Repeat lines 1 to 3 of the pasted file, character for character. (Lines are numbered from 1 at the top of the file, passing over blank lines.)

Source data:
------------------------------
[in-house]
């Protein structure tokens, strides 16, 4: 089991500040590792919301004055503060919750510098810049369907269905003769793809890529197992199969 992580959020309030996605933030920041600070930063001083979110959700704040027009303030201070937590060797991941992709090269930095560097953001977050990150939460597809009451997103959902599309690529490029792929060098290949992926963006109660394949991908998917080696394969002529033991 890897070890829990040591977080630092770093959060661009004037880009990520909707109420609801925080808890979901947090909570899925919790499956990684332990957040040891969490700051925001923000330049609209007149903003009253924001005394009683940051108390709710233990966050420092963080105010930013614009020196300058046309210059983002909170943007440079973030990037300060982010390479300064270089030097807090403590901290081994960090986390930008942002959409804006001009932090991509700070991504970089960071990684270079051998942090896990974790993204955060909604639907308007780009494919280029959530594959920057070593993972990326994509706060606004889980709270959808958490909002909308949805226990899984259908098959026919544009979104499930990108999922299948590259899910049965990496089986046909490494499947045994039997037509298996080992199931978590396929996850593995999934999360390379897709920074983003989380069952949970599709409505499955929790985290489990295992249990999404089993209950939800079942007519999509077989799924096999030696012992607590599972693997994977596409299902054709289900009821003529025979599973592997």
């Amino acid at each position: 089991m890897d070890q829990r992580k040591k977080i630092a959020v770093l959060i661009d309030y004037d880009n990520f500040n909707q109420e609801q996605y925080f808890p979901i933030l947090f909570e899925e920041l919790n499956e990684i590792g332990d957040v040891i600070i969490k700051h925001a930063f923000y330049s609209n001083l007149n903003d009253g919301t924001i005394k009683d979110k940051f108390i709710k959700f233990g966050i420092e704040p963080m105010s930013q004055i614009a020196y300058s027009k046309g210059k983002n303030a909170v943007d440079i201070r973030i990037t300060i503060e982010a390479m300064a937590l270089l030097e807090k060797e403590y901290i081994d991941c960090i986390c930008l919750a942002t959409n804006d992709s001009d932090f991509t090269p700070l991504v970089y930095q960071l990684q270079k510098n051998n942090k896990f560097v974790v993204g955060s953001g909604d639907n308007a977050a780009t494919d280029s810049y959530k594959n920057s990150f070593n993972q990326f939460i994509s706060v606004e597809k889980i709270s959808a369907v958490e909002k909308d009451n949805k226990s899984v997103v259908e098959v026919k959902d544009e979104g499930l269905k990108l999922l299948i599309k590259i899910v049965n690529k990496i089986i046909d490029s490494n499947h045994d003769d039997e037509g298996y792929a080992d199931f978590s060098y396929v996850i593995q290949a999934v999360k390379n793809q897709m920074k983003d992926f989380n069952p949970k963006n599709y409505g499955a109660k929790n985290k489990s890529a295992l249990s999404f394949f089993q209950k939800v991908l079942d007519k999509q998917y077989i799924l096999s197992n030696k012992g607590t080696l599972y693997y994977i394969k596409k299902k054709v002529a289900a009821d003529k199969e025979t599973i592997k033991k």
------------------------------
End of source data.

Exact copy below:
[in-house]
């Protein structure tokens, strides 16, 4: 089991500040590792919301004055503060919750510098810049369907269905003769793809890529197992199969 992580959020309030996605933030920041600070930063001083979110959700704040027009303030201070937590060797991941992709090269930095560097953001977050990150939460597809009451997103959902599309690529490029792929060098290949992926963006109660394949991908998917080696394969002529033991 890897070890829990040591977080630092770093959060661009004037880009990520909707109420609801925080808890979901947090909570899925919790499956990684332990957040040891969490700051925001923000330049609209007149903003009253924001005394009683940051108390709710233990966050420092963080105010930013614009020196300058046309210059983002909170943007440079973030990037300060982010390479300064270089030097807090403590901290081994960090986390930008942002959409804006001009932090991509700070991504970089960071990684270079051998942090896990974790993204955060909604639907308007780009494919280029959530594959920057070593993972990326994509706060606004889980709270959808958490909002909308949805226990899984259908098959026919544009979104499930990108999922299948590259899910049965990496089986046909490494499947045994039997037509298996080992199931978590396929996850593995999934999360390379897709920074983003989380069952949970599709409505499955929790985290489990295992249990999404089993209950939800079942007519999509077989799924096999030696012992607590599972693997994977596409299902054709289900009821003529025979599973592997």
């Amino acid at each position: 089991m890897d070890q829990r992580k040591k977080i630092a959020v770093l959060i661009d309030y004037d880009n990520f500040n909707q109420e609801q996605y925080f808890p979901i933030l947090f909570e899925e920041l919790n499956e990684i590792g332990d957040v040891i600070i969490k700051h925001a930063f923000y330049s609209n001083l007149n903003d009253g919301t924001i005394k009683d979110k940051f108390i709710k959700f233990g966050i420092e704040p963080m105010s930013q004055i614009a020196y300058s027009k046309g210059k983002n303030a909170v943007d440079i201070r973030i990037t300060i503060e982010a390479m300064a937590l270089l030097e807090k060797e403590y901290i081994d991941c960090i986390c930008l919750a942002t959409n804006d992709s001009d932090f991509t090269p700070l991504v970089y930095q960071l990684q270079k510098n051998n942090k896990f560097v974790v993204g955060s953001g909604d639907n308007a977050a780009t494919d280029s810049y959530k594959n920057s990150f070593n993972q990326f939460i994509s706060v606004e597809k889980i709270s959808a369907v958490e909002k909308d009451n949805k226990s899984v997103v259908e098959v026919k959902d544009e979104g499930l269905k990108l999922l299948i599309k590259i899910v049965n690529k990496i089986i046909d490029s490494n499947h045994d003769d039997e037509g298996y792929a080992d199931f978590s060098y396929v996850i593995q290949a999934v999360k390379n793809q897709m920074k983003d992926f989380n069952p949970k963006n599709y409505g499955a109660k929790n985290k489990s890529a295992l249990s999404f394949f089993q209950k939800v991908l079942d007519k999509q998917y077989i799924l096999s197992n030696k012992g607590t080696l599972y693997y994977i394969k596409k299902k054709v002529a289900a009821d003529k199969e025979t599973i592997k033991k």